Live in herds (Happold, 1987) In the Parc National de Bouba Ndjidah, Cameroon, herd size ranges from 3-20 individuals, but herds with 20-100 individuals are not uncommon (27% of observations).  These larg herds contain individuals of both sexes and all ages (Happold, 1987).

Males do not appear to be territorial, rarely show any aggressive behavior, even around the breeding season (Happold, 1987)





Countries: (IUCN, 2006).

Range Map (Redrawn from)

Conservation Status

Western giant eland precarious with a population which does not exceed 100-200 individuals, found primarily in Senegal (East, 1999)

Total eastern population15,000-20,000: 2,000 in Cameroon, 15,000 in Central African Republic, unknown number in Sudan (East, 1999) 



Local names ()
Literature Cited
East, R. [compiler]. 1999. African Antelope Database 1998. IUCN/SSC Antelope Specialist Group. Gland, Switzerland and Cambridge, UK: IUCN.

Happold, D. C. D. 1973.  Large Mammals of West Africa.  London: Longman Group, Ltd.

Happold, D. C. D. 1987. The Mammals of Nigeria.  Oxford: Clarendon Press.

IEA (Institute of Applied Ecology) 1998. Taurotragus derbianus. In African Mammals Databank - A Databank for the Conservation and Management of the African Mammals Vol 1 and 2. Bruxelles: European Commission Directorate. Available online at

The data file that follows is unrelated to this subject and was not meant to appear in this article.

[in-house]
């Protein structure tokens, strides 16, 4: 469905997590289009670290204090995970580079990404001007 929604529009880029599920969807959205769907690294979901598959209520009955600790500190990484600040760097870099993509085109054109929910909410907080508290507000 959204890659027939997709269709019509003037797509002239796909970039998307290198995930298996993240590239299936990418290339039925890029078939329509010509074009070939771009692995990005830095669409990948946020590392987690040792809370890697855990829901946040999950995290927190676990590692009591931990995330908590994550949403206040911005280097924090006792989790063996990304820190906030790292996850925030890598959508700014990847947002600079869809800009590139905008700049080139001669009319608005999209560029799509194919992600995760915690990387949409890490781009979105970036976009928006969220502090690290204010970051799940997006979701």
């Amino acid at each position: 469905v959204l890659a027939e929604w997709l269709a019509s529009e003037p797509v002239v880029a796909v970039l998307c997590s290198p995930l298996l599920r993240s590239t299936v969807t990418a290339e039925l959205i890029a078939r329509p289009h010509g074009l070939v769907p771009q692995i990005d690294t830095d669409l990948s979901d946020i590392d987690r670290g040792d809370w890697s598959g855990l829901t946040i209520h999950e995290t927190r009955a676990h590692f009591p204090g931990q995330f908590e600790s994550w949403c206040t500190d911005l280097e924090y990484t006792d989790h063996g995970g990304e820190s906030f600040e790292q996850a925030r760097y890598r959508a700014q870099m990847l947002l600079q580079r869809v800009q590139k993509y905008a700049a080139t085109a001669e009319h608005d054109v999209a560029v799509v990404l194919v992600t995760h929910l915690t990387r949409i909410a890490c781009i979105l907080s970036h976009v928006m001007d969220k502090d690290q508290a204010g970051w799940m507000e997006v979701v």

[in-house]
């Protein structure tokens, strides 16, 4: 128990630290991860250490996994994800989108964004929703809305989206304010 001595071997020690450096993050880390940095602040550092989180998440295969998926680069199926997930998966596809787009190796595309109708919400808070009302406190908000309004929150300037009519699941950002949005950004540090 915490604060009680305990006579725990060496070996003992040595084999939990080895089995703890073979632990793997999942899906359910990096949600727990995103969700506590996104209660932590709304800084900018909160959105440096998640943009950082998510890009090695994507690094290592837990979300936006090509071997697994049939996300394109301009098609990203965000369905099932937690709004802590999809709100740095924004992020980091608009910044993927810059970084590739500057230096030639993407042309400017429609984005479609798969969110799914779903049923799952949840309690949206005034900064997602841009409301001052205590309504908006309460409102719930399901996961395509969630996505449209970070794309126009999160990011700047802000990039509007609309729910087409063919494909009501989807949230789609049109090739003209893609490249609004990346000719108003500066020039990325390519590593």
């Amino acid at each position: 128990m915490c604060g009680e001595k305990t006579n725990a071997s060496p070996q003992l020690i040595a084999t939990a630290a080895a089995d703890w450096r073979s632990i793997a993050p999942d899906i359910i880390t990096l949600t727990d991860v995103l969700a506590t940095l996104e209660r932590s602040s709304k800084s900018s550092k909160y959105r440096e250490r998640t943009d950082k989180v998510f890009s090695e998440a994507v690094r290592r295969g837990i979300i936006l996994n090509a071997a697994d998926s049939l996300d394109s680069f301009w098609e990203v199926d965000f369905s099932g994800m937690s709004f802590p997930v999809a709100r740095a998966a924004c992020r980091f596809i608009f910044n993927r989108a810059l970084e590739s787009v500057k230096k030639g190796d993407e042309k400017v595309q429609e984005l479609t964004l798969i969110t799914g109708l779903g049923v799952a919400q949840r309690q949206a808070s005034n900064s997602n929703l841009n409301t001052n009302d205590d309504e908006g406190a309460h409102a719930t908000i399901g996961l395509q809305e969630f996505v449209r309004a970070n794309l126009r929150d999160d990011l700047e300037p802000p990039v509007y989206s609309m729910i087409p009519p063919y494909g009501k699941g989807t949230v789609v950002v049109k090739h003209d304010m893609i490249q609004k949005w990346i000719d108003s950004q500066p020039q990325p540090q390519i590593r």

Wilson, D. E., and D. M. Reeder [editors]. 1993. Mammal Species of the World (Second Edition). Washington: Smithsonian Institution Press.  Available online at

Additional Resources

*Angwafo, T. E.  2006.  Status of Wildlife and its Utilisation in Faro and Benoué National Parks North Cameroon: Case study of the Derby Eland (Taurotragus derbianus gigas Gray, 1947) and the African Wild Dog (Lycaon pictus Temminck, 1840).  PhD Thesis: Brandenburg Technical University

Antoninova, M., P. Nezerkova, X. Vincke, and N. Al-Ogoumrabe.  2004.  Herd structure of the giant eland (Taurotragus derbianus derbianus) in the Bandia Reserve, Senegal.  Agricultura Tropica et Subtropica, Universitas Agriculturae Praga; 37(1): 1-4.

*Bro-Jorgensen, J.  1997.  The ecology and behaviour of the Giant Eland (Tragelaphus derbianus, Gray 1847) in the wild.  M.Sc. Thesis, University of Copenhagen, Copenhagen.

Chardonnet, B.  1997.  Antelope Survey Update. Senegal: status of the western giant eland.  IUCN SSC Antelope Specialist Group Report; 6: 49-52

*Clark, J. L.  1931.  The giant eland of Southern Sudan. Natural History; 31: 581-599